One of the wires is one leg of the incoming power, one will disappear into the stator (the windings), the other is capped if the motor is dual voltage and connected for the higher voltage. Otherwise, it is spliced to another wire that goes to the stator.

If one wire is capped, simply splice the other two, and the motor will run if it's any good. If all 3 are in use, the motor is connected for the lower voltage. Splice all 3 together to bypass the overload.

Be careful with a tablesaw with no overload protection on the motor. Even if you're careful you'll very likely burn up the motor at some point if it has no overload protection.

Separate overload protection is available, it is used with motors that have no protection built in.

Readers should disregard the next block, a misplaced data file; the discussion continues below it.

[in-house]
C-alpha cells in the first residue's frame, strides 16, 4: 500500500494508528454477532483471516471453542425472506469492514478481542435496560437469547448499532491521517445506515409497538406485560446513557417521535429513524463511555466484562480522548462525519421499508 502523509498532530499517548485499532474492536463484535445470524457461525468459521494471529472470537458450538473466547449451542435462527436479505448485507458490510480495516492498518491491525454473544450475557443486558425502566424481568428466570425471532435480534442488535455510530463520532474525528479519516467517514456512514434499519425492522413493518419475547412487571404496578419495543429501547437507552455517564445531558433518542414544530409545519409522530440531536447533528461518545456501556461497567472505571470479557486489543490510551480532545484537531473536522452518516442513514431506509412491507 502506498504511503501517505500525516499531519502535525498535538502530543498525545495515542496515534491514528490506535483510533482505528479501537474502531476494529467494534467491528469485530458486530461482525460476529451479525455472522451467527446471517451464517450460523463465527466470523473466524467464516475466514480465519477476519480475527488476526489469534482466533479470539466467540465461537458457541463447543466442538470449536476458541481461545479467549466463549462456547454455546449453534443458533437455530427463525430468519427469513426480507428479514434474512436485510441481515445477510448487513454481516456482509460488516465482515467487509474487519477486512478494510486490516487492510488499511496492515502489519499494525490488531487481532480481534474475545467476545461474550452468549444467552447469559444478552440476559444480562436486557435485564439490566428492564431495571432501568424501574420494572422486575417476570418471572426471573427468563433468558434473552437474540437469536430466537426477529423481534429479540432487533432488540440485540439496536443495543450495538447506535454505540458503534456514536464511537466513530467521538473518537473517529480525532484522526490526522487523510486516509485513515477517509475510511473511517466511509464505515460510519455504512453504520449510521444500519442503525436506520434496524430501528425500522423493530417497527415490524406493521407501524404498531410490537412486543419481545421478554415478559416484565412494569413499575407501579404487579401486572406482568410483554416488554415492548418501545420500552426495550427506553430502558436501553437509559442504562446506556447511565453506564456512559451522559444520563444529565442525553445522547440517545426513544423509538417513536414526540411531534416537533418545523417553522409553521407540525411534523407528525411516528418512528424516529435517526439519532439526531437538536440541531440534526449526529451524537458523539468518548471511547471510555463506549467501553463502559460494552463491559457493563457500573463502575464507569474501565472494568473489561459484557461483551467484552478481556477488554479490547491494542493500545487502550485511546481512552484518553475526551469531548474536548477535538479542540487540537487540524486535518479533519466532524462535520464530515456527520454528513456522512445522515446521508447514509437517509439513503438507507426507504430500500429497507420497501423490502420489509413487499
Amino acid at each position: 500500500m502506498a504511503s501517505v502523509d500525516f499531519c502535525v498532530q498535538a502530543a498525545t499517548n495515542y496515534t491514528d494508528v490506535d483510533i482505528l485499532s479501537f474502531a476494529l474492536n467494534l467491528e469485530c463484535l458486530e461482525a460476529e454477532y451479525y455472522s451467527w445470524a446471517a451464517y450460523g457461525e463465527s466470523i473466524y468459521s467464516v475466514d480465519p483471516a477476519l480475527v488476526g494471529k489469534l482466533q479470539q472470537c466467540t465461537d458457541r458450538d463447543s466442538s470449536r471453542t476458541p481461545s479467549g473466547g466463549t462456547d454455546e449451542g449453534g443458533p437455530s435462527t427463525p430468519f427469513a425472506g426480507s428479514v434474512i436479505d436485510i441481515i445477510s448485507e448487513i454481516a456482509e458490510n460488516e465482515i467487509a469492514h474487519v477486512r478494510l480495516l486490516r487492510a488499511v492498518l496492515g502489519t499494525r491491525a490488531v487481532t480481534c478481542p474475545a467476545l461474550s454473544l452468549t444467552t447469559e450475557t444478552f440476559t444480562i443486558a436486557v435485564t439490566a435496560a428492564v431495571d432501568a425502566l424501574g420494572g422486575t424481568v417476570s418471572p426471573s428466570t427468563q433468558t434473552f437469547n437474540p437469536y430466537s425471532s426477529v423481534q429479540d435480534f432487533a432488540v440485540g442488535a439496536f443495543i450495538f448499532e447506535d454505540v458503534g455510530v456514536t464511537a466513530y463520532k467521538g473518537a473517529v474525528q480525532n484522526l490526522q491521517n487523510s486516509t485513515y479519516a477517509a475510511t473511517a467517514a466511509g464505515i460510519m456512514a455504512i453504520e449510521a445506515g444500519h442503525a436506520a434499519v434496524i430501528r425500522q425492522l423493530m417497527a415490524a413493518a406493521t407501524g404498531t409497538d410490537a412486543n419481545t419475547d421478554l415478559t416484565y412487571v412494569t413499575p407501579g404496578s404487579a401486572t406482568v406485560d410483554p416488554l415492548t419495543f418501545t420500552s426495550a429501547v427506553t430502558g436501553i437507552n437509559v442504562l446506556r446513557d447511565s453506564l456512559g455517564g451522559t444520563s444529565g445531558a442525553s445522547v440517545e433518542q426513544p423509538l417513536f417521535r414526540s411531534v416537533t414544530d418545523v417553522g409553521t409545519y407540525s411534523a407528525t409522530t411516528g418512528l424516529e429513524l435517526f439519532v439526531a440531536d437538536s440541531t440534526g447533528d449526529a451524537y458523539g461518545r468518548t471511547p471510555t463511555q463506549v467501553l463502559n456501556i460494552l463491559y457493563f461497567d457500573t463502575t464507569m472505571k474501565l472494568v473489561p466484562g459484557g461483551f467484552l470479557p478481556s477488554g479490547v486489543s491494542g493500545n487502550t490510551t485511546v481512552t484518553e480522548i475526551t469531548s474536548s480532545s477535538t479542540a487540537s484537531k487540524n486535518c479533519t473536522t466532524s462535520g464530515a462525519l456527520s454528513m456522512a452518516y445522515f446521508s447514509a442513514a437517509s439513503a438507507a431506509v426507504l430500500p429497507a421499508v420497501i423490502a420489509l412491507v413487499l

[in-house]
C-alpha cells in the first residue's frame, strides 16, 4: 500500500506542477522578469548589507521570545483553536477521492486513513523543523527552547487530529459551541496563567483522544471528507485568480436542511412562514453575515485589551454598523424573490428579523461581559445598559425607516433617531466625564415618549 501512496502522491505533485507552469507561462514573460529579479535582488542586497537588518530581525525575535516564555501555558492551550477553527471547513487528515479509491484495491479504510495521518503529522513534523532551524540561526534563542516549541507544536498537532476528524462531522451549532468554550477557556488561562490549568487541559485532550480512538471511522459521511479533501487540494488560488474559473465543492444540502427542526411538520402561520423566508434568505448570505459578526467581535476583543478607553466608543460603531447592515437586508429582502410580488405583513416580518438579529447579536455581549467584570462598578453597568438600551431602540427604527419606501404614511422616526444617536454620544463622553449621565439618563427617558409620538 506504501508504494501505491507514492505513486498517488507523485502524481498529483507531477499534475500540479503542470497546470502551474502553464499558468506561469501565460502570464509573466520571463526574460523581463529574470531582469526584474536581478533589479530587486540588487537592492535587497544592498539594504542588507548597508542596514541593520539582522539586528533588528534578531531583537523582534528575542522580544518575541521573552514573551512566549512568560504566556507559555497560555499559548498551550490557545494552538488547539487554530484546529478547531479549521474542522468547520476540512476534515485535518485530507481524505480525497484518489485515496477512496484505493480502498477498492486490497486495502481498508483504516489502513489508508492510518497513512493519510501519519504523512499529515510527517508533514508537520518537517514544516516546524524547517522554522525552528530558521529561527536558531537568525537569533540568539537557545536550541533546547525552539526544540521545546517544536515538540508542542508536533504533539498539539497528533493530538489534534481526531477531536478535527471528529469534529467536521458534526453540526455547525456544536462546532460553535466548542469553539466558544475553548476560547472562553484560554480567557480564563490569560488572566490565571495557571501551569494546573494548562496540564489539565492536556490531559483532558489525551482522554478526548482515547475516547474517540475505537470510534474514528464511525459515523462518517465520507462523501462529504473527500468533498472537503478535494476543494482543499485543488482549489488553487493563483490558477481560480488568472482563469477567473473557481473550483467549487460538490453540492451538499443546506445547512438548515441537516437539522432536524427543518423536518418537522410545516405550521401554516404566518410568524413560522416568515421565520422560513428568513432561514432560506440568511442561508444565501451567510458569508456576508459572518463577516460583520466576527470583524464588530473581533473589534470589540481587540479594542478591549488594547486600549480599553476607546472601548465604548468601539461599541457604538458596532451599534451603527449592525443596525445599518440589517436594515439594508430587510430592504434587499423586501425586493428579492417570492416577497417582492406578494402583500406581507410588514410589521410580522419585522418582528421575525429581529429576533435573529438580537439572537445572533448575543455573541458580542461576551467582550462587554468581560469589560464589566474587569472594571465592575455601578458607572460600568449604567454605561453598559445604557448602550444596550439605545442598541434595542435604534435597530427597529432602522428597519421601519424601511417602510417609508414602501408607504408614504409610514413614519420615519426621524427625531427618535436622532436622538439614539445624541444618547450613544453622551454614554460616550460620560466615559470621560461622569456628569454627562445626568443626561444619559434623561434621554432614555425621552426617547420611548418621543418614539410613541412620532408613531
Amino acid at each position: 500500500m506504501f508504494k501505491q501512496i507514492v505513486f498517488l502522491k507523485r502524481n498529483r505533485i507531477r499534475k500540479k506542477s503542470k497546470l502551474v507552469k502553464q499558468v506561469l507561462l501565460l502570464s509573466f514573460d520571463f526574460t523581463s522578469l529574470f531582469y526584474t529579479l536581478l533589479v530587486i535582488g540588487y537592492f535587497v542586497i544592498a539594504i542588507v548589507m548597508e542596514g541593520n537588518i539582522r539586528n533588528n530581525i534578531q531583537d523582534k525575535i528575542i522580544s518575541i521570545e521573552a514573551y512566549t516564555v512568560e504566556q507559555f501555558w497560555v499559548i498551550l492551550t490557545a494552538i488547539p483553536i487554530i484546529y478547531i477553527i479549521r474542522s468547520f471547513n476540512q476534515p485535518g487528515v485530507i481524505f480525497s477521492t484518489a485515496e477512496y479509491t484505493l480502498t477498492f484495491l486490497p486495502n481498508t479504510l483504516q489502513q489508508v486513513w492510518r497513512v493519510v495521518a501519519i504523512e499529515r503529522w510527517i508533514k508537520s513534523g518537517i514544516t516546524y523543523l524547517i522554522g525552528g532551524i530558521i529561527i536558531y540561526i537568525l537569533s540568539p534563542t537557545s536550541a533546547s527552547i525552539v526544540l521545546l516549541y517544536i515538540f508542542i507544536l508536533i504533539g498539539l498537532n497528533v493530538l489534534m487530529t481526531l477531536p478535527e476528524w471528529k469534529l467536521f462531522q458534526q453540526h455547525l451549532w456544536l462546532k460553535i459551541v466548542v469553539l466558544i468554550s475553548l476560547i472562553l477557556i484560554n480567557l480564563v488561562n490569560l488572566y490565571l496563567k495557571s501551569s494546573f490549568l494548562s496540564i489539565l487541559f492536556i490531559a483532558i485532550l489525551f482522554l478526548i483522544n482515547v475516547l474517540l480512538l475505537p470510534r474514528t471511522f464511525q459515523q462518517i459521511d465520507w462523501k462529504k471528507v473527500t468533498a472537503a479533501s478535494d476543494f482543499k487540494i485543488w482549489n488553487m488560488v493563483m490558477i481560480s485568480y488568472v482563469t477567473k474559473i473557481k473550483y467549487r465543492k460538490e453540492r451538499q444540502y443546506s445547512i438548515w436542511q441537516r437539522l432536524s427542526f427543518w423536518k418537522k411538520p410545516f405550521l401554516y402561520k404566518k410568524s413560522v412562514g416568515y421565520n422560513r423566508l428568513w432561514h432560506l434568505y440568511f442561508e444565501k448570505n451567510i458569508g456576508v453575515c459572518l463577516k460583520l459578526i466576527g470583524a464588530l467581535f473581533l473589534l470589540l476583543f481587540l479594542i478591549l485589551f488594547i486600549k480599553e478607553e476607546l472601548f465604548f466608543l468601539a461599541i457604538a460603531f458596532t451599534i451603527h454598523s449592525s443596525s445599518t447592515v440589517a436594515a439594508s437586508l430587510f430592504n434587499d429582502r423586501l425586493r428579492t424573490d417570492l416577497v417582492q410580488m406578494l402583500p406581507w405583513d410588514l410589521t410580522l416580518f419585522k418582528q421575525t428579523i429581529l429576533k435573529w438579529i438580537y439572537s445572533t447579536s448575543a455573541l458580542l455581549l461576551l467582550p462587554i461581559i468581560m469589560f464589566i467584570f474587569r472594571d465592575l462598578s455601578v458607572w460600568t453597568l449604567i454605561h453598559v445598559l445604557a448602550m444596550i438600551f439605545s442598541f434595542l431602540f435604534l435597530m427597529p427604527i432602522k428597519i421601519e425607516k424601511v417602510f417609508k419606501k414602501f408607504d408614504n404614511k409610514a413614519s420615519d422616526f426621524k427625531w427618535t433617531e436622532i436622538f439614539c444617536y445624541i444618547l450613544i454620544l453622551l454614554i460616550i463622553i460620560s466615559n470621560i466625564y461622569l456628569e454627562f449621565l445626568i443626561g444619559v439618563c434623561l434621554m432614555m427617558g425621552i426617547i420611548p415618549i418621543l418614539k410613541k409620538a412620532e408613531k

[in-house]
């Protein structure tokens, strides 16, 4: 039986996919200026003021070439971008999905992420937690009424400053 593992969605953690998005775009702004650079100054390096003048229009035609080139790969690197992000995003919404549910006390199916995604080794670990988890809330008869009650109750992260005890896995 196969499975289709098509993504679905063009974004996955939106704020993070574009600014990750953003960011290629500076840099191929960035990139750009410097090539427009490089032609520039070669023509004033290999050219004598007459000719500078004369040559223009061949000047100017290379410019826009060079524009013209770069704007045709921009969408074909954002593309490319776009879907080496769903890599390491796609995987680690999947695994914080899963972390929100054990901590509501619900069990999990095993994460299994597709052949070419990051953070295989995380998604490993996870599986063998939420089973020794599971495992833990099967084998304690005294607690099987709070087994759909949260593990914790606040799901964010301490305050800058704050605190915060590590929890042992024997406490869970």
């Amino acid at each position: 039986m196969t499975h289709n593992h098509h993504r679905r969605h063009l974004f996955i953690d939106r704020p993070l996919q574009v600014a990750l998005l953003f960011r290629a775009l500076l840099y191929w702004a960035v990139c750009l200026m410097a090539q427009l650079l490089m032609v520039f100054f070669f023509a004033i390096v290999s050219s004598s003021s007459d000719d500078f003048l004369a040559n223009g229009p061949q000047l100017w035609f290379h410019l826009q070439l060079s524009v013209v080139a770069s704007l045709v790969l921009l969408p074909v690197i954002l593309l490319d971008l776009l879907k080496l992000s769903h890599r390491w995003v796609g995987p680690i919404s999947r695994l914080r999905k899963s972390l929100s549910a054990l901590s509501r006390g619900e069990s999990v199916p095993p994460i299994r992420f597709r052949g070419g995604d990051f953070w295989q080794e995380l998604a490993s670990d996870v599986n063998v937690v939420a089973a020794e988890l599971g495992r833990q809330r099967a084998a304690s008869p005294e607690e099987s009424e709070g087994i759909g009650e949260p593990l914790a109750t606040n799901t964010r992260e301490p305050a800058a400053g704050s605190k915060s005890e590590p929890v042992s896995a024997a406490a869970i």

Robi
Thank-you very much. I spliced all 3 wires and the motor ruins good on 110. Does the fact that all 3 wires were connected to the thermal overload button mean the motor is definitely wired for 110. Haven't used it in years it had a 110 plug on it but I had thought it was wired for 220.

I want to use it to power a conveyor we're making to get washed out sand from a broken waterline from the basement of a small hotel we are renovating. Our funds are extremely limited. Is there a simple and economic way to slow the RPM and increase the torque. The motor is a 1 HP Baldor Industrial motor 3450 RPM 12.6/6.3 Amps 60 HZ 1 PH Wiring diagram shows 1,2,3,4,5,8 & J wires.

Thank-you again for your help. We are up in Canada in Armstrong in the Okanagan Valley. If there is any carpentry advice We could give or Canadian hospitality you are welcome to it.

Sincerely, Kerry email kgkorberg@gmail.com
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Old 02-23-2012, 09:30 PM   #5
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thermal overload bypass elecctric motor